New law gives OC Sheriff and DA two additional years in office – Orange County Register

The sheriffs and prosecutors of Orange and Riverside counties, all of whom won re-election in June, will remain in office for two more years after a bill was signed that would postpone their elections to presidential years.

Barring recalls or resignations, Orange County Sheriff Don Barnes and District Attorney Todd Spitzer, along with their Riverside County counterparts Sheriff Chad Bianco and District Attorney Mike Hestrin, are expected to serve at least until 2028; without the new law, everyone would have been in office by 2026.

Gov. Gavin Newsom late last month signed AB 759 deferring sheriff and district attorney elections in most California counties to presidential election years. The new law does not appear to affect San Bernardino or Los Angeles counties.

Molly Nichelson, spokeswoman for Orange County Counsel Leon Page, said in a text message Monday that local officials are “reviewing the bill and its impact on our sheriff and district attorney — we believe the bill extends their term — but no further comment.” at this point in time.”

Orange County’s two top law enforcement officers came on opposite sides of the bill, which its sponsor, Assemblyman Kevin McCarty, D-Sacramento, said would “promote political equality and increased civic participation in county elections” by changing the Changed dates to coincide with him when people vote on Presidents.

In a Sept. 13 letter to Newsom urging him to sign the law, Spitzer — a Republican who defeated three challengers in June by more than 62% of the vote — wrote that presidential years typically see more voters turning to the participate in primaries and parliamentary elections. and the sheriff’s and district attorney’s positions “exercise immense power.”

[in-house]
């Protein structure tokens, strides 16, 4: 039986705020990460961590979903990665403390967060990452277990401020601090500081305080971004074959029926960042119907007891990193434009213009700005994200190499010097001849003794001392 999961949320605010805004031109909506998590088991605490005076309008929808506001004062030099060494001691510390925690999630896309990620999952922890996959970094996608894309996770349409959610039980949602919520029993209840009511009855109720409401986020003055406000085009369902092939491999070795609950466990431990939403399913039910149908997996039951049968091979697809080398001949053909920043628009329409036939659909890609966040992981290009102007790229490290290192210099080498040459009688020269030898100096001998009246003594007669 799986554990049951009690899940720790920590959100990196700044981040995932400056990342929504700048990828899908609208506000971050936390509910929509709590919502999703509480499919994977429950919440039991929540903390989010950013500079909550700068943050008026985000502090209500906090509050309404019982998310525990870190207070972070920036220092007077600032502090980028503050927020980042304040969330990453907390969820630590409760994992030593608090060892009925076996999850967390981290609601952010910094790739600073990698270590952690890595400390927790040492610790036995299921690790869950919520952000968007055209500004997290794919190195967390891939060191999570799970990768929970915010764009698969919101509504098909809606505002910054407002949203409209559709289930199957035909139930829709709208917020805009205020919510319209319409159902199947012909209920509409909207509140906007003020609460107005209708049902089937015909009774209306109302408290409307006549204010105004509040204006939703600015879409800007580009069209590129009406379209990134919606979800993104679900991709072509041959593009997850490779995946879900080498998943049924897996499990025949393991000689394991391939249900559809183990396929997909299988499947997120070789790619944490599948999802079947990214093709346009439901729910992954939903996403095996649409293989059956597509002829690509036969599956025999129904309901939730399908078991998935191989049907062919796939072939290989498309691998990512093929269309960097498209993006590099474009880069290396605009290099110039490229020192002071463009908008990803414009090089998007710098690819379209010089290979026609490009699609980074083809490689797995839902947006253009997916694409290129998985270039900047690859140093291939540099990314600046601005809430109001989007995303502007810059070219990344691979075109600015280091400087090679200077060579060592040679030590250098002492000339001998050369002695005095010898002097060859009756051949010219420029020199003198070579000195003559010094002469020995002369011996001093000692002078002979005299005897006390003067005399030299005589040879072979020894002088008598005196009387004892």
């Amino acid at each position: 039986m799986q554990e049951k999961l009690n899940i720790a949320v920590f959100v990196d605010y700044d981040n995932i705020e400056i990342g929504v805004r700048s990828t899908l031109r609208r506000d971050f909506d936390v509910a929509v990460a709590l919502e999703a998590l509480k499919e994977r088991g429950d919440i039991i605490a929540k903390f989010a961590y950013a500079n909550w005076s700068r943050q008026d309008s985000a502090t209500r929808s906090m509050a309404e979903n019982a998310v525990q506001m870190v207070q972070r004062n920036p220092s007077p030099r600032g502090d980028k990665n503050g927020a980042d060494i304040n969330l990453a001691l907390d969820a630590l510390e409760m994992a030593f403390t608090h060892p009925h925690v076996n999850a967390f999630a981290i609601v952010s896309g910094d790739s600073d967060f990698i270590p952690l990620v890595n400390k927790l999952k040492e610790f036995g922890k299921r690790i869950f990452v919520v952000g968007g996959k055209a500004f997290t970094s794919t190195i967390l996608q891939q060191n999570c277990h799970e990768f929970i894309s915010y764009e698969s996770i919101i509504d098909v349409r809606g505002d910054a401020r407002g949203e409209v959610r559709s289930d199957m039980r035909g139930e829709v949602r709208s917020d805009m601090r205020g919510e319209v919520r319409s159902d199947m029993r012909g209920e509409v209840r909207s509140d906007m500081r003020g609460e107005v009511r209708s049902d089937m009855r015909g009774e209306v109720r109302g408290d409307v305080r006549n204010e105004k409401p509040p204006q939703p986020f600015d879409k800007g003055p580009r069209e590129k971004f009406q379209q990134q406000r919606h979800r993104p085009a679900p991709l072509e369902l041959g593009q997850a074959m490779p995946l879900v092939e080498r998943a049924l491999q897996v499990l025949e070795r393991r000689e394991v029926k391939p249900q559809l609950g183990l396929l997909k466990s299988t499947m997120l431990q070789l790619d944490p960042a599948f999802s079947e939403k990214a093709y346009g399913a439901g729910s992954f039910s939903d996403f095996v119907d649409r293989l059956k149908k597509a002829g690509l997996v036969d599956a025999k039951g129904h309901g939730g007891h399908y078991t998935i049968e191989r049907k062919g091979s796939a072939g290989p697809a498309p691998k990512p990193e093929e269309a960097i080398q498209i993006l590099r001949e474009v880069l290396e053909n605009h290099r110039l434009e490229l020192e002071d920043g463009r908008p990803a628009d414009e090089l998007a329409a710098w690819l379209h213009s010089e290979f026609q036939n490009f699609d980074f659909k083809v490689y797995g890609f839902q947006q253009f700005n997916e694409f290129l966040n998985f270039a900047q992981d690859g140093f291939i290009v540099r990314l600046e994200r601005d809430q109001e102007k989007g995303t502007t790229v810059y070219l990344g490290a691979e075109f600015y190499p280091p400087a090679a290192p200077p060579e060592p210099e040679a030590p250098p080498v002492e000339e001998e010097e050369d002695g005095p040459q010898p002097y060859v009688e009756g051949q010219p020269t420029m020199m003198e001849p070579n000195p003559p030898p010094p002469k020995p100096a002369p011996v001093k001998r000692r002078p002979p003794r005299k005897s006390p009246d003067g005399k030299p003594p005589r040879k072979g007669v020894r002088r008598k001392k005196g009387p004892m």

“Democracy is at its finest when our elected officials are selected in elections with the highest quotas and widest variety of turnout,” Spitzer wrote.

Izak Epstein, campaign manager for Orange County’s second-in-command district attorney, Pete Hardin, praised the impact he expects of the law. He said the move to presidential years is “a big deal” because progressive voters are more likely to go to those elections. (Hardin is a Democrat.)

The Hardin campaign was aware of the bill but unsure if it would pass and did not expect the possible extension of the prosecutor’s term to resonate with voters, Epstein said.

“District attorney elections, sheriff elections, sometimes they don’t get that much attention — but if I group them with presidential elections, I think that could have a pretty dramatic impact on how much attention these races get and what types of candidates get elected.” .” he said.

Barnes won re-election in the June primary with no opponents.

His position seemed more in line with that of Bianco and Hestrin, who were critical of what they described as an attempt to manipulate the election cycle to the Democrats’ advantage.

Despite benefiting from the bill, Barnes said he doesn’t like the motivation behind it. He added that eligible voters are free to vote in any election they choose, and nothing inherently makes it easier to cast a ballot in a presidential year.

“During these cycles, more Democrats are voting,” Barnes said. “It was politically motivated, it was built on no practical purpose other than to try to distort elections in the future.”

In response to comments on a Facebook post about the extra two years in office, Bianco wrote: “(O)our aloof far-left lawmakers are under the mistaken belief that the general public dislikes law enforcement any more than they do. They believe that by changing our elections to the presidential cycle, more Democrats (sic) will vote out vocal public safety advocates they cannot control.”

Hestrin, a Republican, said his supporters would be happy if he served an extra two years, but criticized the new law as “a rather cynical attempt” to delay the sheriff’s and prosecutor’s elections “to a time when.” the one party in power (Democrats) thinks it’s better for them.”

Turnout in presidential elections tends to be higher than in other years. The nationwide turnout for the June 7, 2022 primary was 33%, but for the March 2020 presidential primary, it was 47%.

The new law applies to so-called general law counties. 44 of California’s 58 counties, including Riverside County, fall into this category.

Orange County, Los Angeles and San Bernardino counties are among California’s 14 charter counties. But Orange County has a bylaw that doesn’t specify when elections for district attorney or sheriff must be held.

https://www.ocregister.com/2022/10/03/new-law-gives-oc-sheriff-and-da-two-extra-years-in-office/ New law gives OC Sheriff and DA two additional years in office – Orange County Register

Dais Johnston

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